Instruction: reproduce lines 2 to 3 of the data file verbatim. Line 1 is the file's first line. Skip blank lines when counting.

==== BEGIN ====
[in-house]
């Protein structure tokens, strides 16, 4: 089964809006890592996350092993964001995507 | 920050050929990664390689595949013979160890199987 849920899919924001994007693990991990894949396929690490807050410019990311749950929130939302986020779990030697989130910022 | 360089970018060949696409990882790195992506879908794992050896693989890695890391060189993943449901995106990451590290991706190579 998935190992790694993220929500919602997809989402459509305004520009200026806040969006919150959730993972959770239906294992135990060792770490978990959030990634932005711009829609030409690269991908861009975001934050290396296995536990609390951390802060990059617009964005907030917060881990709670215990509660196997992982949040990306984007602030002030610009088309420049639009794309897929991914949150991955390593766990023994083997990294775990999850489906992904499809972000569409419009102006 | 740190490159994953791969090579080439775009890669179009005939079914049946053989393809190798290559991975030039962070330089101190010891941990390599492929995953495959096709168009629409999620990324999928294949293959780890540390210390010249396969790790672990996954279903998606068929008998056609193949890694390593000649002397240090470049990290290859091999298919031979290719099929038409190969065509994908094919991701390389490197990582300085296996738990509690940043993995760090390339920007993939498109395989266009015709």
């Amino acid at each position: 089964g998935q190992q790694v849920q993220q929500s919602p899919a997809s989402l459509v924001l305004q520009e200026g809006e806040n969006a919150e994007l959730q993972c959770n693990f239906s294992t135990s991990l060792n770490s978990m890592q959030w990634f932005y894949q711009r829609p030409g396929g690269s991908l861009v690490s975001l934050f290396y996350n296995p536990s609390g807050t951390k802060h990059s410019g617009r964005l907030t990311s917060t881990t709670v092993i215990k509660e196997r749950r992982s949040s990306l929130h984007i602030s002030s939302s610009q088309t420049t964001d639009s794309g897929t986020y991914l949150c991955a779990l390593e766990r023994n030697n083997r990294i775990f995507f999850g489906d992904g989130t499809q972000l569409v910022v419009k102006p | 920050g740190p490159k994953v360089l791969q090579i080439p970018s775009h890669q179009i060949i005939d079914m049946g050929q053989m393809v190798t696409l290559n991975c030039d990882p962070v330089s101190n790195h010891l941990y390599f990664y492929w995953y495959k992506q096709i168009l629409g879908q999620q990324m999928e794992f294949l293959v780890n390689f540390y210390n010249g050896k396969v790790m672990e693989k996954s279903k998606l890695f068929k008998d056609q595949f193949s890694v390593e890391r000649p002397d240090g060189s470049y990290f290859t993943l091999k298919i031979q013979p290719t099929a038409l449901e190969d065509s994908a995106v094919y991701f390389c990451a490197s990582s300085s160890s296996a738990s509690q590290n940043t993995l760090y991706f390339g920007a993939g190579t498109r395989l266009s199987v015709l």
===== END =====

């Protein structure tokens, strides 16, 4: 089964809006890592996350092993964001995507 | 920050050929990664390689595949013979160890199987 849920899919924001994007693990991990894949396929690490807050410019990311749950929130939302986020779990030697989130910022 | 360089970018060949696409990882790195992506879908794992050896693989890695890391060189993943449901995106990451590290991706190579 998935190992790694993220929500919602997809989402459509305004520009200026806040969006919150959730993972959770239906294992135990060792770490978990959030990634932005711009829609030409690269991908861009975001934050290396296995536990609390951390802060990059617009964005907030917060881990709670215990509660196997992982949040990306984007602030002030610009088309420049639009794309897929991914949150991955390593766990023994083997990294775990999850489906992904499809972000569409419009102006 | 740190490159994953791969090579080439775009890669179009005939079914049946053989393809190798290559991975030039962070330089101190010891941990390599492929995953495959096709168009629409999620990324999928294949293959780890540390210390010249396969790790672990996954279903998606068929008998056609193949890694390593000649002397240090470049990290290859091999298919031979290719099929038409190969065509994908094919991701390389490197990582300085296996738990509690940043993995760090390339920007993939498109395989266009015709």
């Amino acid at each position: 089964g998935q190992q790694v849920q993220q929500s919602p899919a997809s989402l459509v924001l305004q520009e200026g809006e806040n969006a919150e994007l959730q993972c959770n693990f239906s294992t135990s991990l060792n770490s978990m890592q959030w990634f932005y894949q711009r829609p030409g396929g690269s991908l861009v690490s975001l934050f290396y996350n296995p536990s609390g807050t951390k802060h990059s410019g617009r964005l907030t990311s917060t881990t709670v092993i215990k509660e196997r749950r992982s949040s990306l929130h984007i602030s002030s939302s610009q088309t420049t964001d639009s794309g897929t986020y991914l949150c991955a779990l390593e766990r023994n030697n083997r990294i775990f995507f999850g489906d992904g989130t499809q972000l569409v910022v419009k102006p | 920050g740190p490159k994953v360089l791969q090579i080439p970018s775009h890669q179009i060949i005939d079914m049946g050929q053989m393809v190798t696409l290559n991975c030039d990882p962070v330089s101190n790195h010891l941990y390599f990664y492929w995953y495959k992506q096709i168009l629409g879908q999620q990324m999928e794992f294949l293959v780890n390689f540390y210390n010249g050896k396969v790790m672990e693989k996954s279903k998606l890695f068929k008998d056609q595949f193949s890694v390593e890391r000649p002397d240090g060189s470049y990290f290859t993943l091999k298919i031979q013979p290719t099929a038409l449901e190969d065509s994908a995106v094919y991701f390389c990451a490197s990582s300085s160890s296996a738990s509690q590290n940043t993995l760090y991706f390339g920007a993939g190579t498109r395989l266009s199987v015709l």